A truthful lie


I get into these funks
and I know that it’s normal
to go through these moments
but why on earth do they have to come
when I’m in the midst of peace

It’s because a woman’s entire self-worth rests on her looks. That’s why. It’s because we live in a beauty-obsessed society where the most important thing a woman can do is make herself attractive to men.
– Liane Moriarty, Big Little Lies

A truthful lie



I got out of bed today.
That’s what I tell myself on my best days and my hardest days.
That’s one of the ways I know how to love myself.
It’s a simple struggle.
The irony.
But every way the day unfolds is a bonus.
So if whatever you’re going through makes the day seem unbearable
just focus on getting out of bed.
You might surprise yourself on what you’ll accomplish after that. 


Now let’s see

There were many moments I
shut down,
and appreciated.
Value was present in each of those experiences
even the ones I was never taught to face
and through some of those times
my flaws surfaced,
but my mindset and self-love surpassed them all.
I’m learning how to celebrate every bit of happiness I deserve.
It’s a journey.
It’s never ending
and I am thankful for that.
It’s been my happiest year yet.

Now let’s see

The Current

I was supposed to be getting ready for school.
I was in kindergarten.
It was dark.
Our windows were decorated with tape.
It looked like huge snowflakes.
My mom was watching the news and told me that I wasn’t going to school that day.
It was the day hurricane Iniki hit Kaua’i.

Hurricane Lane took over the talk of the town this week
from category to category,
stalking up on water and spam,
taping slippers to the ground,
and tracking its path.
During times like these people often say,
“prepare for the worst and hope for the best.”
The unsung notes of that phrase is
the weight of waiting,
the anticipation for it to come and pass
and to force yourself to pause
like the eye of the storm.

So the next time something else in life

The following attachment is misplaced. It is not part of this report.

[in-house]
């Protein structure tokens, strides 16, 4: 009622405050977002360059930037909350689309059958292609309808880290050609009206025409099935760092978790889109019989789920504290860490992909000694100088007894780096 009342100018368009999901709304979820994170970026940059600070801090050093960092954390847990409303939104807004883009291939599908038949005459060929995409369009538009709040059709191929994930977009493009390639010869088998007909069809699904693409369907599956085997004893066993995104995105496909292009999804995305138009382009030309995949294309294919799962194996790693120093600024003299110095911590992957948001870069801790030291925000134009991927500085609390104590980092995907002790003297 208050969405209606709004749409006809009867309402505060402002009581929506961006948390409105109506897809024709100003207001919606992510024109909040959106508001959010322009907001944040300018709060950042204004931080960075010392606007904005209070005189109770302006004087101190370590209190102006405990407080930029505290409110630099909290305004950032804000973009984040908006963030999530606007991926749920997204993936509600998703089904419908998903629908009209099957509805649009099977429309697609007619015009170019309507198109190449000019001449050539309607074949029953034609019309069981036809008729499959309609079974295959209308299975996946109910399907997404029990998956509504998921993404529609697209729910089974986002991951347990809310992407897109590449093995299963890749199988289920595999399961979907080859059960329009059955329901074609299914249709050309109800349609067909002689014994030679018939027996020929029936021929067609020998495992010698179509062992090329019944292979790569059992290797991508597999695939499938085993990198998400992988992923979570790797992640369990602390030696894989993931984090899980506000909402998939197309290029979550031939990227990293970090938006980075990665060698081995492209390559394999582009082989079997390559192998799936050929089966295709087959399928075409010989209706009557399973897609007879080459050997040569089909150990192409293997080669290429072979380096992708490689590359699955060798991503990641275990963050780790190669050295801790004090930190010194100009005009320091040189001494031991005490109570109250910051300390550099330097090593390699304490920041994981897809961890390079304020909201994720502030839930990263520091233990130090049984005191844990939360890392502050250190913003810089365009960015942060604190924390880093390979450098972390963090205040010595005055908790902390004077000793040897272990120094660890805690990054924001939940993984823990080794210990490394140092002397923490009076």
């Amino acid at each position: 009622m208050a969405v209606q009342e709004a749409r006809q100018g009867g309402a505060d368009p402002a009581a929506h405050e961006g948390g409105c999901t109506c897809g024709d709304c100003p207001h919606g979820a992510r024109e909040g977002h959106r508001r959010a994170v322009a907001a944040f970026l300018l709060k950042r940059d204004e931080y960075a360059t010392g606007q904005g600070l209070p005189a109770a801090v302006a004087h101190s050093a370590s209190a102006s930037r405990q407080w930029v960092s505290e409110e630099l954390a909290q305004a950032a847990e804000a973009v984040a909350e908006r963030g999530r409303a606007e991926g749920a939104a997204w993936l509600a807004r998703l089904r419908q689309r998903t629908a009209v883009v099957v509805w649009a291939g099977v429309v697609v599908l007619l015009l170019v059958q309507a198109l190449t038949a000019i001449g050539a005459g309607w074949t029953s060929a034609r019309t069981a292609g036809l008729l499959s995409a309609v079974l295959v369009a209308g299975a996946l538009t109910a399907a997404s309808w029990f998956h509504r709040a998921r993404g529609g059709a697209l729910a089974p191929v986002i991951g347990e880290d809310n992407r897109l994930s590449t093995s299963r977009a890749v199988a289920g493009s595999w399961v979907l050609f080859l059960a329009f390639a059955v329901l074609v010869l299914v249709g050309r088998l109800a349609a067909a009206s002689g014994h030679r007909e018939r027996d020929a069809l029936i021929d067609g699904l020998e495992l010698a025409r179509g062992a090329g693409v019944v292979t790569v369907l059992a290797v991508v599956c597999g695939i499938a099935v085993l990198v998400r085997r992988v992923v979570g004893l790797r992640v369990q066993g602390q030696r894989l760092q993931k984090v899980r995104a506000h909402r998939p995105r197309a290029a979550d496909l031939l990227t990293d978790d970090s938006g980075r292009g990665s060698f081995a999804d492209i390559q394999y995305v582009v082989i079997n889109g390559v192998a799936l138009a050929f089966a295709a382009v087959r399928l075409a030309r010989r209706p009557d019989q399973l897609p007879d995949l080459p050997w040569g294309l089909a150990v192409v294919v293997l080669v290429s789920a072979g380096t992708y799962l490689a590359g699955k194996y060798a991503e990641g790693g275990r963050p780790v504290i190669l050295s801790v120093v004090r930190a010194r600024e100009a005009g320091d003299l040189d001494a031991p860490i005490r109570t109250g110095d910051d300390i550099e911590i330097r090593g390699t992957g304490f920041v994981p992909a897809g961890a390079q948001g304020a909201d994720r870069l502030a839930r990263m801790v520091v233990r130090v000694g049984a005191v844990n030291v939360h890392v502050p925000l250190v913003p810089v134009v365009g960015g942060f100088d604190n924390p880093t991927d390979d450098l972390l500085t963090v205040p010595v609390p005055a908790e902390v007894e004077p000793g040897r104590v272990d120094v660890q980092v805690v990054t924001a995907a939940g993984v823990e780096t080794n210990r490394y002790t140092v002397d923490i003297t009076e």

causes you to prepare for the worst
and hope for the best
remember the importance
and value
of waiting
while being kind to your soul
and living wholeheartedly through it all.
Hopefully that next time won’t be another hurricane in the season.

The Current

It’s not much.

Valley of the Temple | Photo Credit: M.M.
“Hi, mama, I miss you. I miss you every day.”

That’s all I could bring myself to say whenever I get to visit her before I break into tears.

It’s been six years and the grieving hasn’t stopped.
It never will.
It’s a part of me,
but it doesn’t paralyze me anymore.

Year after year I thought I read enough books about grief and studied the five stages in hopes of managing my emotions down to a science.

It was helpful in some ways in terms of gaining knowledge and self-awareness, however,
I noticed that I burdened myself with so many tangible steps of how to move forward.
My thoughts ran back and forth like this,
“I should go out so I can feel happy and celebrate life because life is too short.
But all I want to do is lay here and cry, but I can’t allow myself to do that because that means I’ve failed back into this rut that I worked so hard to get out of.
I should go out.
But I just don’t have the energy to do that right now.
But I should.”
I trapped myself into my own introverted game.
I made it harder on myself by that word should and the whispers and paces of others.

It took a while to block it out and it’s still a daily reminder to do so.

I learned that taking a day to deeply feel and cry from missing her doesn’t mean that I’ve crumbled back to step one.
It’s just another step
to feeling human and alive
knowing that I was loved by her
and she is still loved by all.

At times like this I noticed that what’s best for me is to keep the day simple for my own health and well-being:

  • Breathe.
  • Feel everything.
  • Be.
  • Keep breathing.
And with that the day rolls out to its perfect self.

How do you keep the day simple for you?

It’s not much.